The Trust failed to have in place a formal policy relating to the management of the ingestion of foreign bodies. This meant that staff were not all working to a clear plan of how to monitor for, detect and respond to the medical complications of ingesting foreign bodies. The MDT failed to have in place a care plan specific to Tammy’s risk of swallowing, setting out how this should be managed and escalated by ward staff. There was no continuing, co-ordinated investigation to seek to locate the twistable crayon. On the evening of 16th May 2021 Tammy was observed to be vomiting in her toilet and at the same time reaching into the toilet. When asked, Tammy reported that she had swallowed a toothbrush. An out of grounds visit was arranged to take Tammy to Bassetlaw District General hospital. Tammy was examined at Bassetlaw General Hospital and was given an x-ray at 01:33am on 17th May 2021 which did not reveal any foreign bodies. Tammy was booked for an ultrasound scan later that day but was discharged at approximately 9:30am and returned to Rampton Hospital before this could be completed.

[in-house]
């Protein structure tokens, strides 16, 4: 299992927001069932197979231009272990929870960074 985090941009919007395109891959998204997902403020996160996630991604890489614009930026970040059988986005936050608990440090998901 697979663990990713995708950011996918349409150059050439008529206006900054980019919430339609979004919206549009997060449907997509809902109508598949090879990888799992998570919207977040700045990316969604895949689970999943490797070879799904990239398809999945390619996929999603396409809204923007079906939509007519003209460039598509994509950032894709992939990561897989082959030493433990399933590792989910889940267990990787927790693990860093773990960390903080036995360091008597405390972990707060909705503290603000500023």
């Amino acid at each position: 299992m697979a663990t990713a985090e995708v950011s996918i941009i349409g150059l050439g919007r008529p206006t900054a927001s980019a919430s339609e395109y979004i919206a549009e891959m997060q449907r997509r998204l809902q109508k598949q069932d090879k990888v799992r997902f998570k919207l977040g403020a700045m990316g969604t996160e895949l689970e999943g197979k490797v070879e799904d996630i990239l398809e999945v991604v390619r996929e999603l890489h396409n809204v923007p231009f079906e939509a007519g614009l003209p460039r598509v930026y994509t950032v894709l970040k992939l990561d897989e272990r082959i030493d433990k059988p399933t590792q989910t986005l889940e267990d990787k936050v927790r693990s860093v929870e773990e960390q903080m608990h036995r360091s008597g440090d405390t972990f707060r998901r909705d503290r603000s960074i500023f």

Staff seem to have taken the negative x-ray result as evidence that there were no foreign bodies in Tammy’s system. Many staff were unaware of the limitations of x-ray in relation to non-radiopaque items or the extent of the imaging.
On the evening of 4th June 2021 Tammy reported discomfort and anxiety due to constipation. Given the timing and symptoms we feel this is likely to be the beginning of Tammy’s deterioration. No actions beyond further observations are recorded to have taken place, staff appear to have taken Tammy’s constipation entirely at face value. There is no evidence that the twistable crayon was being considered at this point.
Tammy spent most of the day of 5th June 2021 in bed due to worsening symptoms. It is recorded that a mechanical restraint review was undertaken by the duty doctor, but it is unclear whether any physical examination of Tammy was undertaken at this point.
By the evening of 5th June Tammy’s temperature and heart rate had begun to spike and mental health staff became concerned. The same duty doctor was contacted during the evening by ward staff as Tammy continued to deteriorate. The duty doctor did not attend the ward or examine Tammy and advised ward staff to provide Tammy with paracetamol. This represents a missed opportunity to have recognised the deteriorating patient and to have sought medical attention.